Ionity: how much will a top-up cost you with the new rates?

By moving from a per-minute pricing to a price to be paid according to the quantity of energy delivered, Ionity is far from being of service to many electro-motorists. Indeed, the majority of Ionity users will ultimately find themselves losers in this change. Explanations.


Historically, Ionity is on its third pricing change. When it was introduced, the charge was a flat rate, at 8 euros, regardless of the time spent and the energy delivered. Of course, this tariff was not going to last. And about a year later, in France, Ionity introduced a rate per minute: 0.79 euro for 350 kW terminals, and 0.39 euro for 50 kW terminals. Thus, depending on the maximum power accepted by your vehicle, you could make big savings compared to a thermal vehicle, but this is no longer possible today, unfortunately.

From 5 to 15 euros for 100 kilometers of motorway

Until now, vehicles with fairly high fast charging power (Tesla Model 3 and Model Y, Hyundai Ioniq 5, Kia EV6 or even Porsche Taycan) had every interest in using Ionity, even when paying full price. With a price displayed at 0.79 euros per minute, 15 minutes of charging cost less than 12 euros. This allowed them to easily cover 200 kilometers of motorway, which amounts to considering a cost per 100 kilometers under 6 euros.

A thermal vehicle should consume less than 3 liters of gasoline per 100 kilometers to arrive at a comparable price, which is quite unrealistic, showing once again that electric vehicles are even more economical on long journeys. But this is no longer really relevant, unfortunately.

Indeed, considering an average consumption on the motorway of 20 kWh per 100 kilometers, with the new pricing at 0.69 euro per kilowatt hour, 100 kilometers recharged on the Ionity network can cost 13.80 eurosor the equivalent of approximately 7 liters of gasoline.

Porsche Taycan on Ionity
Porsche Taycan on Ionity / Source: D. Nogueira

This tariff per kilowatt hour rather than time spent becomes advantageous only for vehicles recharging at an average power of less than 69 kW, which ultimately corresponds to a small minority of electric cars found on long journeys. The Tesla, Hyundai Ioniq 5 and other Kia EV6 could use and abuse small fast charges on the Ionity network, even paying the full price of 0.79 euros per minute, and get by with a relatively low cost per 100 kilometers . Nowadays, this is no longer possible.

50 kW terminals that are becoming cheaper, but…

The new Ionity pricing brings the consortium’s 50 kW stations down to 0.39 euros per kilowatt hour, which will allow certain vehicles to minimize the cost of their recharge, especially if they do not have the capacity to charge much faster than 50 kW average. This is the case for example of the MG ZS EV, or the Renault Zoé, which will have every interest in using these 50 kW terminals to limit the bill.

The problem is thatthere is only one terminal of this type at each Ionity station (compared to 4 to 8 350 kW terminals), and that it is becoming much more attractive than before, even for vehicles that can charge very quickly. Indeed, those who wish to take a long meal break at a service area where an Ionity station is located can easily cut their bill in half, simply by plugging into the 50 kW terminal.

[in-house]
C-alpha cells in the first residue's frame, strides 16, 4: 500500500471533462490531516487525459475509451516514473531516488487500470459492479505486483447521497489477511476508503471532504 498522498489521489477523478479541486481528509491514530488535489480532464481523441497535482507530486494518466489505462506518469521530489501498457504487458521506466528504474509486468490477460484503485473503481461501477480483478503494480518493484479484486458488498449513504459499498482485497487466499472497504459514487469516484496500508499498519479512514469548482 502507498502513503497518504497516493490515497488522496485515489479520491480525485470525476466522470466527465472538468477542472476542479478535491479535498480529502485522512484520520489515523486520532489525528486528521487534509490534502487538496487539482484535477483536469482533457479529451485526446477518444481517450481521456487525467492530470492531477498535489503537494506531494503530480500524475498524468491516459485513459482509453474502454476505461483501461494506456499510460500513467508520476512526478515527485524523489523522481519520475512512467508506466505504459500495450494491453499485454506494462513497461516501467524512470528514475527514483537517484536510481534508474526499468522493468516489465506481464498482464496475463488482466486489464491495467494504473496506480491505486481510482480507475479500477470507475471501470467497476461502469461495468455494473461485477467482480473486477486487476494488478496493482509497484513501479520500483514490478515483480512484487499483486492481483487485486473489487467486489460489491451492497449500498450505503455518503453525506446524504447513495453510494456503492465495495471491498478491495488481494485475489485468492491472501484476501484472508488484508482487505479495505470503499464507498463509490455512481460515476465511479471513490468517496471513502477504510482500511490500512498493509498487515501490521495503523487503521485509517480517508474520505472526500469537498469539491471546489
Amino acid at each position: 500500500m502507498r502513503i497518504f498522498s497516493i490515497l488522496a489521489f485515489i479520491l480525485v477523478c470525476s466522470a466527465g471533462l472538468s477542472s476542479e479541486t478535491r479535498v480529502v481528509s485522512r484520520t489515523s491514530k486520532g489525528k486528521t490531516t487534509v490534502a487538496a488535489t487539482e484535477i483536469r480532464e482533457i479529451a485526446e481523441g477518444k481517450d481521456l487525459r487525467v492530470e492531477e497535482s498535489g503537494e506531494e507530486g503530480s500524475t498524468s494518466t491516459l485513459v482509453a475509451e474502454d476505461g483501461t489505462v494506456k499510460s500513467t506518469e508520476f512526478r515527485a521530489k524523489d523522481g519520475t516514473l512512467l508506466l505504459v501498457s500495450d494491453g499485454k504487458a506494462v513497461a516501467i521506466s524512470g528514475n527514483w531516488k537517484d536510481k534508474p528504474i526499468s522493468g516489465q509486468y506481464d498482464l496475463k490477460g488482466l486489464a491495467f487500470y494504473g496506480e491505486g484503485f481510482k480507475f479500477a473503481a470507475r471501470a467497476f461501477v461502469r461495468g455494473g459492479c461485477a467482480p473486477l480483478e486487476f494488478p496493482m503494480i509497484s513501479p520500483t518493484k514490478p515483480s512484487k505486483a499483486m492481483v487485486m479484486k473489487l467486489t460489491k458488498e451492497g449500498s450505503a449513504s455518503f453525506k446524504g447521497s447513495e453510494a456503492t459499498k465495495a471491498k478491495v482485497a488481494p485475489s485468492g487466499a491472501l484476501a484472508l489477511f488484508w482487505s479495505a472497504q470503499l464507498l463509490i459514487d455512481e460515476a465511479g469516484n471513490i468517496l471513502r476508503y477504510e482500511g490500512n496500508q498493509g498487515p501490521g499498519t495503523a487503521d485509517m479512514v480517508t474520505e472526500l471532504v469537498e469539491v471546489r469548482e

For Tesla vehicles in particular, there was a financial interest in going to Ionity at the rate per minute compared to the brand’s Superchargers which cost around 0.50 euros per kilowatt hour, but this is no longer the case. This price change comes at the dawn of the great summer transhumance periods, and there is no doubt that both Ionity stations and Tesla Superchargers will be used consistently during the summer. Beware of the bill, which in one case as in the other, will never have been so high for many.

Below, you will find some examples of rates before and after the change in billing method at Ionity. We relied on the charging times given by the manufacturer to go from 10 to 80%, as well as the battery capacities usable by the owner. For a BMW i4 with an 82 kWh battery for example, and a charging time of 30 minutes to go from 10 to 80% battery, this gives 23.70 euros in pricing per minute, and 39.61 euros in pricing per kilowatt hour.

Vehicle10% – 80% per minute rate10% – 80% at the rate per kWhCost difference
Tesla Model 3 or Model Y€23.70€36.23+ 53%
Audi e-Tron€23.70€44.92+ 90%
Hyundai Ioniq 5 or Kia EV6€14.22€36.23+ 155%
Kia e Niro€42.66€30.91– 27%
Peugeot e2008€23.70€24.15+ 2%
Mercedes EQS€23.7052,16 €+ 120%
Renault Megane e-Tech€51.35€28.98– 44%
BMW i4€23.70€39.61+ 67%

As you can see from the table above, the big losers of this price change see their bill almost double, if not more for the Hyundai Ioniq 5 and Kia EV6, while the winners like the Kia e-Niro or Renault Mégane e-tech sees only a small drop in their bill. For these vehicles in particular, charging on a 50 kW terminal will be of great interest: as they do not charge very quickly in any case, they will not waste much time using a 50 kW terminal, but their bill will be almost divided by two.

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